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A journey between time and space

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By Shilpa Raina 

 If Hollyoowd wizard Christopher Nolan’s “Interstellar” explored the idea of finding life on another planet in space, artist Jitish Kallat is redirecting many journeys between time and space through artistic impressions that would take the audience on a whirlpool of explorations during the 108-day-long Kochi-Muziris Biennale.

Spread over eight venues across this port city, the second edition of the biennale has beautifully blended various mediums – paintings, installations, videos, sculptures and films to accommodate the works of around 94 artists, national and international, and house around 100 projects at various sites.

Aptly titled “Whorled Explorations” Mumbai-based Kallat has delved with the theme of “two chronologically overlapping but perhaps unrelated historical episodes in Kerala during the 14th -17th century”.

And it is this brief that has transformed into a global artistic expression, with different perspectives of established and budding artists to view certain developments that require a concentrated view.

The historical Aspinwall House is hosting over 64 works of art that have occupied many dark sheds of the building and share a common thread of observing and exploring infinite space that poses many indefinite questions and fathoming them would be based on perceptions and the outlook one adheres to.

It is here that one would witness American modernist artist couple Charles and Ray Eames fscinating video “Power of Ten. A film essay made in 1977, it begins with an overhead image of a couple lounging before rapidly zooming out.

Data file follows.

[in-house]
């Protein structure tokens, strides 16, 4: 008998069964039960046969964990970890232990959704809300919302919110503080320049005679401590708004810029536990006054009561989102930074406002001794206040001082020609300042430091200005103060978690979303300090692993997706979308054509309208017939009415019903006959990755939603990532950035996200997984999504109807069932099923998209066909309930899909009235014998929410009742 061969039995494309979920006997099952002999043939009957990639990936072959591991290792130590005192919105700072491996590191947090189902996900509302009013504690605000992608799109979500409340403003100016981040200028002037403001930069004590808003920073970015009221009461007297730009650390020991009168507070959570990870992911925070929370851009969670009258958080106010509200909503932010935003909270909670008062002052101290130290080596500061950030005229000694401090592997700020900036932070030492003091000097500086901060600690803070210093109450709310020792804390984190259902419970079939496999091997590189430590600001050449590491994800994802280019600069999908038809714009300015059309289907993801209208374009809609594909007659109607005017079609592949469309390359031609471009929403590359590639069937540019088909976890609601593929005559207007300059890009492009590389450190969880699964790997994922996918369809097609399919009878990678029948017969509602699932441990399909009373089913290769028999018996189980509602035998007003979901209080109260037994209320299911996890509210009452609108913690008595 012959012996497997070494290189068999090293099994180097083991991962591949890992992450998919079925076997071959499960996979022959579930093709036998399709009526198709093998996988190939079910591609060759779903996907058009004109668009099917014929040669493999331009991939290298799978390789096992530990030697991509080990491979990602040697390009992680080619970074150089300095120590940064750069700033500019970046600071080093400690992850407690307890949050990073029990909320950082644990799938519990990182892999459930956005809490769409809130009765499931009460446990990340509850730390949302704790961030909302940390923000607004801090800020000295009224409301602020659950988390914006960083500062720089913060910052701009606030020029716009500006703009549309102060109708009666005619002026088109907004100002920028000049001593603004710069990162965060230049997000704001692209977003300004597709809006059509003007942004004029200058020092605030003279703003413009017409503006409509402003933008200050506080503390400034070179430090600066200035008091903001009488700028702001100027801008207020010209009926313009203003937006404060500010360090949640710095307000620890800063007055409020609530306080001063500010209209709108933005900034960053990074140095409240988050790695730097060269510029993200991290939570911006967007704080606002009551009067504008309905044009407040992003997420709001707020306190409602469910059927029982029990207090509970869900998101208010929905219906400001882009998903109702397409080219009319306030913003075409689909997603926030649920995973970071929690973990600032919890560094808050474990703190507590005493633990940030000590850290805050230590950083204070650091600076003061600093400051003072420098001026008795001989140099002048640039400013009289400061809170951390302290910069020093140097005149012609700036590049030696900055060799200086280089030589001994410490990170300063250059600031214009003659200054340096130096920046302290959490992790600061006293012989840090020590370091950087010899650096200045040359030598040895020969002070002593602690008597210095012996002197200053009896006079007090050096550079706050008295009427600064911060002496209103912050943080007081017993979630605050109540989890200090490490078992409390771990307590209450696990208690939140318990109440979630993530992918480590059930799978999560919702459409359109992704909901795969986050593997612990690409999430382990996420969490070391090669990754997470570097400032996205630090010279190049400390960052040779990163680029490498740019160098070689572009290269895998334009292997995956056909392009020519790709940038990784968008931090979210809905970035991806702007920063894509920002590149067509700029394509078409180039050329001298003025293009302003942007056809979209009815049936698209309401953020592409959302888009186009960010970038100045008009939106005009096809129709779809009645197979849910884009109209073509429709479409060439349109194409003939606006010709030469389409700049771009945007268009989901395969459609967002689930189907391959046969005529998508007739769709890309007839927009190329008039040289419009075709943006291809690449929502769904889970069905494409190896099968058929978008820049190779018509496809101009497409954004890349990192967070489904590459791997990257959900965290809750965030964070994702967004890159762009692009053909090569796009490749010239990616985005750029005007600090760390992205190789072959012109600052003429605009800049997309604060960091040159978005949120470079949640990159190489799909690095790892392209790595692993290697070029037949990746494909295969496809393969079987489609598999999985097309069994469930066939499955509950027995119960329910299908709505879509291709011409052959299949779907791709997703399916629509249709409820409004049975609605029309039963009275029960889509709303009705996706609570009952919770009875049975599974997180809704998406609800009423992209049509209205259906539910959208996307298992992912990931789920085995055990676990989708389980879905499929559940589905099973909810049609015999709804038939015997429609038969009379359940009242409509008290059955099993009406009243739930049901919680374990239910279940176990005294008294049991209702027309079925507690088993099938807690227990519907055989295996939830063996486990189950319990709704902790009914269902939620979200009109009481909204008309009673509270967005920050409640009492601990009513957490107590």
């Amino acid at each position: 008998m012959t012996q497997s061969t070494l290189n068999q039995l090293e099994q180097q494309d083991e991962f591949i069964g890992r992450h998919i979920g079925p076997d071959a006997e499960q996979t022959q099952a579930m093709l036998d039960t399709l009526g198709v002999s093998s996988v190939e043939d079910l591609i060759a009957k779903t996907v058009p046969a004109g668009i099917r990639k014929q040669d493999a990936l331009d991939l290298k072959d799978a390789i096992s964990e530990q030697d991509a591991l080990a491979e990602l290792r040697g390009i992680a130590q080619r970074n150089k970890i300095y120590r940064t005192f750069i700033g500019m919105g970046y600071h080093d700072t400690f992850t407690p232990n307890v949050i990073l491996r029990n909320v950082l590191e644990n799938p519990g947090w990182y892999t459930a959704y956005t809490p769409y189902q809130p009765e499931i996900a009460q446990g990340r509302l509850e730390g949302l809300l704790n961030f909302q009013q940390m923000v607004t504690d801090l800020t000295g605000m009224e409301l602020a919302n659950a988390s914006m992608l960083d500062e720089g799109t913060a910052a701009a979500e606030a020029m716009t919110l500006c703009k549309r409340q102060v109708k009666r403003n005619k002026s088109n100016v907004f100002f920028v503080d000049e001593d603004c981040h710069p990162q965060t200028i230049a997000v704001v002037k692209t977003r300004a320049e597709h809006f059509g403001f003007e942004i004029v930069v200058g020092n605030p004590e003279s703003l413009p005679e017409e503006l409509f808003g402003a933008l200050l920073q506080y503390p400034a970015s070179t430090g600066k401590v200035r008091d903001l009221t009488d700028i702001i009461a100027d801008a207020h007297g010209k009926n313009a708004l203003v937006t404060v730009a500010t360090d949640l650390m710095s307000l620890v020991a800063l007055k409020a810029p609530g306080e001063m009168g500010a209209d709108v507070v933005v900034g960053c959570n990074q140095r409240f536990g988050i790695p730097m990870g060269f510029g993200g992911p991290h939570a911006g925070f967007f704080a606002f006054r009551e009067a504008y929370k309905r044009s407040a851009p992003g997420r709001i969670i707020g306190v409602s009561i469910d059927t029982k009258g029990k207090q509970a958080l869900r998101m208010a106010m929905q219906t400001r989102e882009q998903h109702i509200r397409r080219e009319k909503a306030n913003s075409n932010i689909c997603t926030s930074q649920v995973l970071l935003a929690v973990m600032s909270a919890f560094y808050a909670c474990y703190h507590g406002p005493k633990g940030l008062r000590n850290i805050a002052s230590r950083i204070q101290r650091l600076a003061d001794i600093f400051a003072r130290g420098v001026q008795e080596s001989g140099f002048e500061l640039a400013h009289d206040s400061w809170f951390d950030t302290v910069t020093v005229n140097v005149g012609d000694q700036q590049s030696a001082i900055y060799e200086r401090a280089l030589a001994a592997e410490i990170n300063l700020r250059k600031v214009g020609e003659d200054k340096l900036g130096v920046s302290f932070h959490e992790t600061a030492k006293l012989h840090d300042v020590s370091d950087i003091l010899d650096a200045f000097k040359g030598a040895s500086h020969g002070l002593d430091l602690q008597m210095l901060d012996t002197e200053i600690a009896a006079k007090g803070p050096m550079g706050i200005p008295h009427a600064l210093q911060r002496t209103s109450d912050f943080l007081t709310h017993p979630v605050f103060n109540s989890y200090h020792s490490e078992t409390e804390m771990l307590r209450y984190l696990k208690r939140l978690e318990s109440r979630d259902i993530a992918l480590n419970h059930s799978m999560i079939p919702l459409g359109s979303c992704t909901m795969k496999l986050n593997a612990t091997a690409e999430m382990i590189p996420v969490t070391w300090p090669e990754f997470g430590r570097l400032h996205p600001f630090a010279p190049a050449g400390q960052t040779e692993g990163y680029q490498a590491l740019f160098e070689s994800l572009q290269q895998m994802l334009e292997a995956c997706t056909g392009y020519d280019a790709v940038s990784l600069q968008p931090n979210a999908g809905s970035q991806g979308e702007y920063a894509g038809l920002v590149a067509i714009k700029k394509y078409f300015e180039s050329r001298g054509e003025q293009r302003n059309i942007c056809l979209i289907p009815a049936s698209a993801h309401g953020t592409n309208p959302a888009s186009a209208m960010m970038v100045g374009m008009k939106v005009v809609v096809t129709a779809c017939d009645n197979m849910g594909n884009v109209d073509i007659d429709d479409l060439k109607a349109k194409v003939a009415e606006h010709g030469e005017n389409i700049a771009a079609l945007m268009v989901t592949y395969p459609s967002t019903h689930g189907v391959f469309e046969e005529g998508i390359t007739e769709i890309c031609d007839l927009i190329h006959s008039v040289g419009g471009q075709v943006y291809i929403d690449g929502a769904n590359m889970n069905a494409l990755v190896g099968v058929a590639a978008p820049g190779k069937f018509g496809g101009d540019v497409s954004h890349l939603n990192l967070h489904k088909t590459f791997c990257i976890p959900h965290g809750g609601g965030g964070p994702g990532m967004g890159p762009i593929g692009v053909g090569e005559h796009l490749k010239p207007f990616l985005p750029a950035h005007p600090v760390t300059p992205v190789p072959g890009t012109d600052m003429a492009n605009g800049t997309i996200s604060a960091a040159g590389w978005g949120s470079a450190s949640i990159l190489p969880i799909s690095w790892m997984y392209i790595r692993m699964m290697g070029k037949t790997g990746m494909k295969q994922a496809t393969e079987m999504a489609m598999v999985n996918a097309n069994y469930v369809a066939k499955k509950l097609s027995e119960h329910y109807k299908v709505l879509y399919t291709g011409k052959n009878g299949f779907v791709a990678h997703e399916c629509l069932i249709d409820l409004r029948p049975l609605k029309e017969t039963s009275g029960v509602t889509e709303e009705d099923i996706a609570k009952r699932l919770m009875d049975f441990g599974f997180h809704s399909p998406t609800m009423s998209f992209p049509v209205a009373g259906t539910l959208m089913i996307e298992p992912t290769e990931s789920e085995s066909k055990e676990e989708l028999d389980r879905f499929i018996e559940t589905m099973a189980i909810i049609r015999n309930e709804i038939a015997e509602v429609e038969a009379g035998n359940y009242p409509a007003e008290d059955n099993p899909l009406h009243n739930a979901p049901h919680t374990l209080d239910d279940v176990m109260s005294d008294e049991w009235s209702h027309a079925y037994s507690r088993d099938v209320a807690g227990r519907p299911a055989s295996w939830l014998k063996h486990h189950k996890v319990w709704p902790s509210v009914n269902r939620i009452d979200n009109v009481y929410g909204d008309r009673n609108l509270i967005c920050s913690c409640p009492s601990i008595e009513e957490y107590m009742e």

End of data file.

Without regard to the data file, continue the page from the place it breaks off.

Every ten seconds the camera zooms out by the power of ten, moving from a one meter square view of the couple – viewed from one meter away to ten, hundred and thousand meters till it reaches an unknown space.

As the journey progresses, the earth is left behind and one enters the solar system, then the galaxy and then the Milky Way – till one reaches the end of the universe. And then the journey heads back to from the astronomical space to the inner world of the atom.

The nine-minute video highlights the power of unknown and ephemeral vulnerability of human beings.

Then there is Chinese artist Yang Zhengzhonga’s video “922 Rice Corns” which, according to Kallat, narrates the consumption, annexation and balance of resources by human kind.

This 2000 video begins with a close-up and zooms out to reveal a disc of white rice on the floor, an image reminiscent of earth. As the chicken begin to peck, a man and a woman count aloud the number of grains ingested by the male and female birds. This seemingly innocent contest soon takes on other dimensions of gender politics and debates about consumerism.

Another interesting video is by a London-based poet-philosopher Michael Stevens, who asks questions like “What If the Earth Stopped Spinning” and “What is the Speed of Dark” that draw viewers into a whirlpool of recurrent enquiries and attempts to answer a range of questions that many of us have thought about as children but have since stopped asking like “Is Anything Real?”

“One has to read in-between his work. And his work corresponds with others’ works that are displayed here,” Kallat told IANS.

It is this eclectic mix of artists and works that is bound to create synergy between dynamic art forms and visitors.

While the last-minute preparations are still underway, Kallat said that biennale has shaped up exactly the way he had thought.

“It is a dream come true. And I am surprised that the way I had certain designs in my mind, even for the catalogue, the design team too had thought on the similar lines. So a lot of synergy is there and it will definitely recreate magic and draw people towards art,” said Kallat.

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